They test 15,000 child blood samples each year for lead poisoning. And they test water and seaweed, as well as the air, to make sure no radiation is leaking from the Seabrook Nuclear Power Plant in New Hampshire or the former Maine Yankee nuclear plant site in Wiscasset.

In the summer, they test ground up mosquitoes for EEE and West Nile virus. Winters, meanwhile, are a busy time for testing influenza specimens and tracking any changes in the virus strains.

One small room in the lab has an examination table used to dissect the brains of potentially rabid raccoons and other critters.

Another room has a robot that efficiently tests thousands of urine samples for gonorrhea and chlamydia.

In one of the most secure sections of the lab, a chemist handles a small packet containing chunks of crack cocaine. Drug agents seized the packet and brought it in for a forensic analysis.

Chemists here have witnessed the exploding abuse of prescription painkillers, and have an intimate knowledge of Maine’s drug habits, including methamphetamine in the north, heroin in central Maine and cocaine in the southern part of the state.

“In the state of Maine, we have a very diverse drug market,” said Christopher Montagna, supervisor of the forensic section.

One recent police raid in Calais, for example, brought in what turned out to be a couple of pounds of chocolate-covered hallucinogenic mushrooms.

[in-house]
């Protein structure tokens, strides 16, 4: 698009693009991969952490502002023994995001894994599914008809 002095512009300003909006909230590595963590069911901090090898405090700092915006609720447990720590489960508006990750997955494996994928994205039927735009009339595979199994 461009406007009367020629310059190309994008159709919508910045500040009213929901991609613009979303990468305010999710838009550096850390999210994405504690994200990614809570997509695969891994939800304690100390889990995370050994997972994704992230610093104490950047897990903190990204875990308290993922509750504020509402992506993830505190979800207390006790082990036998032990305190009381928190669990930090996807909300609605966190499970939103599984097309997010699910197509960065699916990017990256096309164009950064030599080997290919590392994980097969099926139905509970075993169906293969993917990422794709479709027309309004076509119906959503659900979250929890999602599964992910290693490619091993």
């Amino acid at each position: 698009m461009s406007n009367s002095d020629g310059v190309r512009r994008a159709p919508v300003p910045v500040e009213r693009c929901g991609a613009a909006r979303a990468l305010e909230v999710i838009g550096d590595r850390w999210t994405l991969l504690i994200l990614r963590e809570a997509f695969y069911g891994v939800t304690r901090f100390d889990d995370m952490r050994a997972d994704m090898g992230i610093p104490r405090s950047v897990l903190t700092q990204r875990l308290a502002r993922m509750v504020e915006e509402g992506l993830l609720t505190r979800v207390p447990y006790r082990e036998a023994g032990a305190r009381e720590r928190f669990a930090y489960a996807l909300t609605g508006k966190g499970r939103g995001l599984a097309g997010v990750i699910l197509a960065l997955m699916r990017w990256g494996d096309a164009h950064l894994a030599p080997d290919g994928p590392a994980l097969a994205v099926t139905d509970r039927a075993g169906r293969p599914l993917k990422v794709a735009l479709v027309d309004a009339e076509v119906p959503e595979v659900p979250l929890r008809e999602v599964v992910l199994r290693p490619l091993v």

Not everything the lab does is highly sensitive or potentially dangerous: testing horse urine, for example.

A refrigerated case in one room is lined with small glass beakers containing the urine of harness-racing horses. Chemists test the urine of every purse-winning horse in the state to rule out the use of performance-enhancing drugs. They also randomly test the urine of losing horses to make sure they have not been given drugs that might slow them down.

The horse urine tests, like private water tests and some other services, are not done at taxpayer expense, according to Pote.

The overall budget of the lab is $7.5 million a year. About 12 percent of that is funded by the state, while 35 percent is from federal funding and the rest is from fees and dedicated revenues, Pote said.

All of the routine environmental and biological testing also has a less obvious purpose: preparing for an epidemic, terrorist attack or some other emergency.

“A lot of the stuff we do is sort of being ready for an event in case it happens. Doing these things on a regular basis keeps us ready for that,” said Patrick Boudreau, whose job includes monitoring radiation in the air drifting over the DHHS building.

Terrorism isn’t just a theoretical possibility to the chemists who work here.

The lab, for example, helped respond to the arsenic poisoning of 15 people in New Sweden in 2003. In 2008, it helped to respond to the discovery in Belfast of instructions and materials that were being used to prepare a radiological “dirty bomb.” Police discovered the operation after the would-be bomb maker, alleged to have links to white supremacists, was shot by his wife.

And then there are the occasional white powder incidents, which continue at a rate of several a year, a decade after deadly anthrax attacks caused a national wave of false alarms.

Some of the more recent incidents attract public notice, such as when white powder was mailed to then-Gov. John Baldacci with a threatening note in December 2008, or when white powder was discovered in the baggage claim area of the Portland International Jetport in September 2009. Most are quietly resolved.

The powder found in Maine has so far always turned out to be something harmless, such as corn starch, sugar or flour. But the lab is always ready.

“We have to treat each one as if it is real,” Pote said.

Staff Writer John Richardson can be contacted at 791-6324 or at: